University of Arizona College of Optical Sciences


The University of Arizona College of Optical Sciences, considered the largest institute for optics education in the United States[citation needed], is dedicated to research and education in optics with an emphasis on optical engineering. The college offers more than 90 courses in optical sciences, and a Bachelor of Science degree in Optical Sciences and Engineering, Masters and Doctoral degree programs in Optical Sciences, as well as a dual master's degree in Optical Sciences and Business Administration. The college also offers comprehensive distance learning courses leading to a Professional Graduate Certificate or a master's degree and markets non-credit short courses on DVD to optics professionals.[1]

Meinel Optical Sciences building, Tucson


The creation of the Optical Sciences Center, as the college was formerly known, was proposed by the Air Force Institute of Technology, together with the needs in Optics Committee of the Optical Society of America and Dr. Aden Meinel, Director of Steward Observatory at the University of Arizona in the early 1960s. The center was established in 1964 thanks to the financial support of the University of Arizona Foundation with Dr. Aden Meinel as its first Director. The first research contracts given to the college came from the United States Air Force. Today, the college has partnerships with more than 40 corporations.[2]

Notable facultyEdit

The College of Optical Sciences faculty include many of the leaders in optics, photonics, and applied physics.

  • Professor James C. Wyant: Leader in the field of optical metrology, founder of several optics companies, former president of the Optical Society of America.
  • Professor Nicolaas Bloembergen: 1981 Physics Nobel Laureate, pioneered the field of non-linear optics.
  • Professor Micheal Marcellin: Regents Professor, co-leader of the JPEG2000 group, paved the way for modern developments in image and video compression techniques.
  • Professor Hyatt M. Gibbs: Leader in the field of semi-conductor quantum optics.
  • Professor Peter Franken: First experimental demonstrator of second-harmonic generation.[3]
  • Professor Willis Lamb: 1955 Nobel Laureate in Physics (former faculty) discoverer of Lamb shift.[4]
  • Professor Harrison Barrett: National Academy of Engineering. Published several advances in the field of imaging.[5]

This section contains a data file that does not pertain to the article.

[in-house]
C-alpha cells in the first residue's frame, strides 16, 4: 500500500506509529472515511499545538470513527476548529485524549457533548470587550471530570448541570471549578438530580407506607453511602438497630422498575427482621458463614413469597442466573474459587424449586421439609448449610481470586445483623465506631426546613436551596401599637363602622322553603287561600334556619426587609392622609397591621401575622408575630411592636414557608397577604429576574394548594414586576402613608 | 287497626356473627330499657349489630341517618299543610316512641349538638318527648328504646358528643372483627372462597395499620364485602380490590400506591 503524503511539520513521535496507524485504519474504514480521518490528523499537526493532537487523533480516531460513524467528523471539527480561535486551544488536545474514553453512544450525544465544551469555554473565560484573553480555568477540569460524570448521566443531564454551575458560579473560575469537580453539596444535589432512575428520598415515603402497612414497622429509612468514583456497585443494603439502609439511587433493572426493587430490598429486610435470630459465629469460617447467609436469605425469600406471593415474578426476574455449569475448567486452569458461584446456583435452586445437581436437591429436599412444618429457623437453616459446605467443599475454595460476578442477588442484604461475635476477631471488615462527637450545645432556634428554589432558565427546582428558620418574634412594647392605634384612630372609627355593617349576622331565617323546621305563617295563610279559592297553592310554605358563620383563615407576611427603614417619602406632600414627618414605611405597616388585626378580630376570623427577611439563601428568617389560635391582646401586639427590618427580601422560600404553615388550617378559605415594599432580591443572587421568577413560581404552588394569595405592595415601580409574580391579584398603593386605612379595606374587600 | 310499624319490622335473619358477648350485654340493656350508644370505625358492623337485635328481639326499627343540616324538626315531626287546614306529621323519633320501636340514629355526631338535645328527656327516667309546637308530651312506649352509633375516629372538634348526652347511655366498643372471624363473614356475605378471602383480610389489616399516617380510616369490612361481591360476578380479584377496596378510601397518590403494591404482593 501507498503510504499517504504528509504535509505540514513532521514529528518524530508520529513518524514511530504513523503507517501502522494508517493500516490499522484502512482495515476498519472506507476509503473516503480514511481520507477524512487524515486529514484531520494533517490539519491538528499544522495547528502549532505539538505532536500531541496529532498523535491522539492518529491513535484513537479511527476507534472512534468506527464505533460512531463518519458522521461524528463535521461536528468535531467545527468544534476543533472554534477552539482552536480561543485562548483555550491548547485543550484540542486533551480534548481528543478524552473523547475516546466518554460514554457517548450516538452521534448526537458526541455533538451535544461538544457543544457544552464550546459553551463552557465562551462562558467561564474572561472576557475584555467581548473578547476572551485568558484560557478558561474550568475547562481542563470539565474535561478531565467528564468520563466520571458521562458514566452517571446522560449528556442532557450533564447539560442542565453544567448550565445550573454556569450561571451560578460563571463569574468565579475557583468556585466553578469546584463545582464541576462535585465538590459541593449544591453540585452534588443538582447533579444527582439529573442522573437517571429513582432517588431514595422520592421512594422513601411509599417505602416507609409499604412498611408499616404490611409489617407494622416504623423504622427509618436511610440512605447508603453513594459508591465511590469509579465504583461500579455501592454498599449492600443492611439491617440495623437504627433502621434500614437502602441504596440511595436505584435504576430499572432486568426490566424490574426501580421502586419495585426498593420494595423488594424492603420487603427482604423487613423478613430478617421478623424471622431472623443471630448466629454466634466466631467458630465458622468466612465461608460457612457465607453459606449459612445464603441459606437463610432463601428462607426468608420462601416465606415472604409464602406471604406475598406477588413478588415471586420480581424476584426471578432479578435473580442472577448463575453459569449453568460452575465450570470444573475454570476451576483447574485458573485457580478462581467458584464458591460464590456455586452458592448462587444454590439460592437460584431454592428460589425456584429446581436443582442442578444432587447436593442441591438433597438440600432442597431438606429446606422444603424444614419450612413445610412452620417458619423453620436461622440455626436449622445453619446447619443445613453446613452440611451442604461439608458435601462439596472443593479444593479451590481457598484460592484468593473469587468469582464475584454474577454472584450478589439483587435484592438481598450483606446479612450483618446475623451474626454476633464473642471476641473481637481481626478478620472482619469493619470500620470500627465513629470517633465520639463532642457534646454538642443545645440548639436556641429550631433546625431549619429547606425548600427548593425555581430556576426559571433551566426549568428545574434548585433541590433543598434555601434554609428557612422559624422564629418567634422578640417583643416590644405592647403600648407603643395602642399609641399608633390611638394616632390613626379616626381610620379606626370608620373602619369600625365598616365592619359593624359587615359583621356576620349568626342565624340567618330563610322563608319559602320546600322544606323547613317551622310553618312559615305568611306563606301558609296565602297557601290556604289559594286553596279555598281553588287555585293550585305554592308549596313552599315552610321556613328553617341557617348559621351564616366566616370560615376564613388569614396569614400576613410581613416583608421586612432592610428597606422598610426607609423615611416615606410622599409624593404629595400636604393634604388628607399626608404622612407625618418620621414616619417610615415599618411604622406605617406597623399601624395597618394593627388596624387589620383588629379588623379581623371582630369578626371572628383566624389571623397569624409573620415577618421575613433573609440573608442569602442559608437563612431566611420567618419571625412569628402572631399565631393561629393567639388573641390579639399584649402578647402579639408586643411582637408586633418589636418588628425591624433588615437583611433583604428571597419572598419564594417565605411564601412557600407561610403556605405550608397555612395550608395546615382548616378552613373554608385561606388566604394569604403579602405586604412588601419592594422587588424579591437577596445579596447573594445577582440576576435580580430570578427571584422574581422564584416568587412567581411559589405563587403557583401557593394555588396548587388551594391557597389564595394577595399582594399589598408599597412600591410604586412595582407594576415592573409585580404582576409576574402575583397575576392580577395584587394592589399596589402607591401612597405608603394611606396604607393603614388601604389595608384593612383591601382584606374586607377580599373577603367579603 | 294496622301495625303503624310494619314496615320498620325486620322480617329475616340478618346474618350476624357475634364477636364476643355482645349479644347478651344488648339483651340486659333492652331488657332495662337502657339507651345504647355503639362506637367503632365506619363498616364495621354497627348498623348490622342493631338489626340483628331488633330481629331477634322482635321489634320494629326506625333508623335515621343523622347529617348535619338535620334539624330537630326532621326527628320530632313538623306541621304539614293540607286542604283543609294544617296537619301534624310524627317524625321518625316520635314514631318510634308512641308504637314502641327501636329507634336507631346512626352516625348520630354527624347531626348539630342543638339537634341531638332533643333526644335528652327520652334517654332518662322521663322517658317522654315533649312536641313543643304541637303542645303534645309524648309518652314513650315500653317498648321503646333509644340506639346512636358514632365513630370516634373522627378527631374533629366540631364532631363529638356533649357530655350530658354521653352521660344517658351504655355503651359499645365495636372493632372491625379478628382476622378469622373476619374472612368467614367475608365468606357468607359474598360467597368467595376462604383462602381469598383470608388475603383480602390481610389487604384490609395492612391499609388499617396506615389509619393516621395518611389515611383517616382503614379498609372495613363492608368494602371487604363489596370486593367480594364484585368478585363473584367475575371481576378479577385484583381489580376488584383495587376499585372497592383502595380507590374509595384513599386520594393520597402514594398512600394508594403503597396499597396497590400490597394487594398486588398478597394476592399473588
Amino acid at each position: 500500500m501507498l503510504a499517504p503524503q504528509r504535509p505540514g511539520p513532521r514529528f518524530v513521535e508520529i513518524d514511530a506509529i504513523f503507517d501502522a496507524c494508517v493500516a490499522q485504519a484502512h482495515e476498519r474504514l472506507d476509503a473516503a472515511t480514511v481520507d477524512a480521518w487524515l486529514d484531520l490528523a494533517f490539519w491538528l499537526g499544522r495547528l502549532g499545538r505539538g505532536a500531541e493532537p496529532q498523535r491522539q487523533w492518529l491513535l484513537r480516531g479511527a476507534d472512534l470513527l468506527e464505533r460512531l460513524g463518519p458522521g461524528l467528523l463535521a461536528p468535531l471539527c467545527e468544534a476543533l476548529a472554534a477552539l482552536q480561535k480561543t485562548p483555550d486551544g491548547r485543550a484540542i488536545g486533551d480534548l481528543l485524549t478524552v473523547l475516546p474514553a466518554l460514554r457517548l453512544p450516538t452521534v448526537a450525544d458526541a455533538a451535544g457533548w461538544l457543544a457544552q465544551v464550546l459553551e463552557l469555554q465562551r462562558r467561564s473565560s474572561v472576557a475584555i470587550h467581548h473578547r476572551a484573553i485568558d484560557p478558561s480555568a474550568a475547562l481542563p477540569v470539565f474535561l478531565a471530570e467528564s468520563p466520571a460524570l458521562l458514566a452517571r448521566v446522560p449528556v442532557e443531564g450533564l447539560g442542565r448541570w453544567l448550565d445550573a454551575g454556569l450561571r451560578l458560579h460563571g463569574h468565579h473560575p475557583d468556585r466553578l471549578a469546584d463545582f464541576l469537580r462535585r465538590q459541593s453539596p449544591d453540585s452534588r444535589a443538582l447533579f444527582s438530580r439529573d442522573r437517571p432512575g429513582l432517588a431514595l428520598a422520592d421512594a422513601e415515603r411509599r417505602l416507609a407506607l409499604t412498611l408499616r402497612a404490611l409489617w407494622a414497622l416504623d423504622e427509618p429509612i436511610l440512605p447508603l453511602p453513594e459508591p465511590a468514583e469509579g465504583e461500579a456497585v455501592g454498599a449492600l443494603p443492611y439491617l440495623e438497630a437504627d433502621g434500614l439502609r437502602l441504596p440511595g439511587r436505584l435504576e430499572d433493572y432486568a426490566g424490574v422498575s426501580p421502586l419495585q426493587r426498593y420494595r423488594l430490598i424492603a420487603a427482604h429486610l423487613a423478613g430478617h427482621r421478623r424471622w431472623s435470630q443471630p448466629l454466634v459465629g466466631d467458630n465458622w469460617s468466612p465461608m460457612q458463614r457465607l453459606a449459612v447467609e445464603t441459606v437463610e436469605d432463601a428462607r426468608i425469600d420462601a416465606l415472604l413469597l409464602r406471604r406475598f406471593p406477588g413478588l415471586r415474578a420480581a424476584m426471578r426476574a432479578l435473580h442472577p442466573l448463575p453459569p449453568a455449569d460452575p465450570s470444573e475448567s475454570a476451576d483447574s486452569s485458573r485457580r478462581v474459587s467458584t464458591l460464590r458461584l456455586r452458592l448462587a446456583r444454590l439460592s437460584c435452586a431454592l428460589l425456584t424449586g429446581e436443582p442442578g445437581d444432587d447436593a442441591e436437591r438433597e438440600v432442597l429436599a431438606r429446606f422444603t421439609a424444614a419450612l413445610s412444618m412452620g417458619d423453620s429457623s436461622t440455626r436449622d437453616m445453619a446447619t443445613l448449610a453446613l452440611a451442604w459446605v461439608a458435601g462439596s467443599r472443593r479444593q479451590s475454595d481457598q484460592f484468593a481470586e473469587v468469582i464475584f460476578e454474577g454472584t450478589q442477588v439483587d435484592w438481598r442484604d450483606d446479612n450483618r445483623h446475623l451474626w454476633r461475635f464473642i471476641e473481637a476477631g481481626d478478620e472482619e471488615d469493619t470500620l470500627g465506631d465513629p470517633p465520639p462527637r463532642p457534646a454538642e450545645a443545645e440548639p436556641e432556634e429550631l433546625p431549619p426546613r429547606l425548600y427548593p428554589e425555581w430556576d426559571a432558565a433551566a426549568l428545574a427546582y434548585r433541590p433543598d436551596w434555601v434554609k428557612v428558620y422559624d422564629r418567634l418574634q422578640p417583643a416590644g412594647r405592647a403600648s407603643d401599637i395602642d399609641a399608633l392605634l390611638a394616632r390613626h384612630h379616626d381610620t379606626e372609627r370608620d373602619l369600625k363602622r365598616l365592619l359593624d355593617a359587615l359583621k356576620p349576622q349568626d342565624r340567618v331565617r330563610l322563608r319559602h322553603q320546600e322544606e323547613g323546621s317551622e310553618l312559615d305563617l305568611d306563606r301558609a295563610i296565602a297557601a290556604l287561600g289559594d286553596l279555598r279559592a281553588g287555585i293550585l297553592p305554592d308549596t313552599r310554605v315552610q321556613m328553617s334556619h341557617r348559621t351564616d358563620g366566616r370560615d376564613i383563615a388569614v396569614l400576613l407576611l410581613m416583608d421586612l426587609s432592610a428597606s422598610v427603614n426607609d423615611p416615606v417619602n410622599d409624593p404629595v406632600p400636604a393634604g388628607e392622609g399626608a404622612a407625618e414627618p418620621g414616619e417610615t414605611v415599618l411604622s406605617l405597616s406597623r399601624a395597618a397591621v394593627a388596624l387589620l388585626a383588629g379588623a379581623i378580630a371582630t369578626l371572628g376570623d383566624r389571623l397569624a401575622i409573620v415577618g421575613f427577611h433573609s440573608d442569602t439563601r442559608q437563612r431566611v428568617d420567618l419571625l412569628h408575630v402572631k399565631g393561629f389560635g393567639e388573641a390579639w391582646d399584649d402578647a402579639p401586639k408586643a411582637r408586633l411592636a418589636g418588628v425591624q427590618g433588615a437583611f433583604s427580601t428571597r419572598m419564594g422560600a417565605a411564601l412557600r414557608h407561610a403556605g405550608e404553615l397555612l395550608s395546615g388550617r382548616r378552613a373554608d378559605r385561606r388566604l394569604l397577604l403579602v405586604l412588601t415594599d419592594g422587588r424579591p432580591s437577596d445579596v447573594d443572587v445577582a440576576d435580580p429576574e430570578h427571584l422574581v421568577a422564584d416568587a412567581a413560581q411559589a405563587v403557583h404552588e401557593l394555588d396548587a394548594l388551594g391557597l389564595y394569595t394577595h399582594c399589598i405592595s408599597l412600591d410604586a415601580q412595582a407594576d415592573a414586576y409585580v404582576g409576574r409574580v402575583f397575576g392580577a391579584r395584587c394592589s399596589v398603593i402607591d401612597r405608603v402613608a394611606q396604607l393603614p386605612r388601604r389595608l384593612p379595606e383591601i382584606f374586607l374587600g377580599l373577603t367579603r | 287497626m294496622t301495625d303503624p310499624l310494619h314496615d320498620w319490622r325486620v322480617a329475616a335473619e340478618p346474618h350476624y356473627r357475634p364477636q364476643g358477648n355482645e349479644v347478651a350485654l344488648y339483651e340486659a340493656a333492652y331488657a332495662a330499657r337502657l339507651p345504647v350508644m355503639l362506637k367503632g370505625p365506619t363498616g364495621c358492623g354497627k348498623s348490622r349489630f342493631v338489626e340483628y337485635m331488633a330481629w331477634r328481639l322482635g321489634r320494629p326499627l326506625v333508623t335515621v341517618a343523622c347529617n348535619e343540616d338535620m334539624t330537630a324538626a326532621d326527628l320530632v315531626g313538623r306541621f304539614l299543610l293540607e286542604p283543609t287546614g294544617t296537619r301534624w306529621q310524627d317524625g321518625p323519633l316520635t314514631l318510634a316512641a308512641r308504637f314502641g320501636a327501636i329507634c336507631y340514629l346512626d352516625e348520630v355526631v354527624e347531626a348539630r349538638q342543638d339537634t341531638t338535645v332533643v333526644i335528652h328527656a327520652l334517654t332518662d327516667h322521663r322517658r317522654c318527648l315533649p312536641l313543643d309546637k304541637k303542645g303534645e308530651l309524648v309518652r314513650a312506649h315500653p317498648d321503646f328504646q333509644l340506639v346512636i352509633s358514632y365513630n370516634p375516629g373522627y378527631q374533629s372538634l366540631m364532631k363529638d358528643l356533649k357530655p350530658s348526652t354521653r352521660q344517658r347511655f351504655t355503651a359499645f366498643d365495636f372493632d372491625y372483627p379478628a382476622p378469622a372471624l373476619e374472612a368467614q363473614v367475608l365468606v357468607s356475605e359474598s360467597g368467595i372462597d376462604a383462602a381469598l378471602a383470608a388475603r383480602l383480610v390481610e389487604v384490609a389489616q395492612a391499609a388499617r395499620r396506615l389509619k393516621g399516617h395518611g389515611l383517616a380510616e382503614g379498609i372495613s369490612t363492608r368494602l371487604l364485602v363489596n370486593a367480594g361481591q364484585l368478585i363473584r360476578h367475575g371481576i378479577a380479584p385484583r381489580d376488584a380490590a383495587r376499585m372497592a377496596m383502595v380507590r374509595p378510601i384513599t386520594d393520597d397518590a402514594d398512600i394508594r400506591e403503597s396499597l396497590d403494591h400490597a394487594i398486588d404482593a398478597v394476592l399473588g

Notable alumniEdit

  • Jack Jewell (Ph.D.) Inventor of vertical-cavity surface-emitting laser (VCSEL)[6]
  • Eustace L. Dereniak (Ph.D.) Professor of Optical Sciences at The University of Arizona; Fellow of the OSA and SPIE, OSA Esther Hoffman Beller Medal.
  • C. Lee Giles, (Ph.D.) David Reese Professor of Information Sciences and Technology, Professor of Computer Science and Engineering, Professor of Supply Chain and Information Systems, Pennsylvania State University; Fellow of the ACM, IEEE and INNS; Gabor Award from the International Neural Network Society (INNS).
  • Arthur F. Gmitro, (Ph.D.) Professor of Radiology and Optical Sciences at The University of Arizona; SPIE Rudolph Kingslake award and the IPMI Francois Erbsmann prize.


The college offers research [7] opportunities in many areas including


  1. ^ College of Optical Sciences: Academics
  2. ^ College of Optical Sciences: History
  3. ^ Franken, P. A.; Hill, A. E.; Peters, C. W.; Weinreich, G. (1961-08-15). "Generation of Optical Harmonics". Physical Review Letters. 7 (4): 118–119. Bibcode:1961PhRvL...7..118F. doi:10.1103/PhysRevLett.7.118.
  4. ^ "DOE R&D Accomplishments Retirement".
  5. ^ "Harrison H. Barrett". Archived from the original on 2001-02-19.
  6. ^ JEWELL, JACK. "Backstory: VCSEL Breakthrough, 1989". Retrieved 2022-01-13.
  7. ^ College of Optical Sciences: Research

Coordinates: 32°13′53″N 110°56′49″W / 32.23139°N 110.94703°W / 32.23139; -110.94703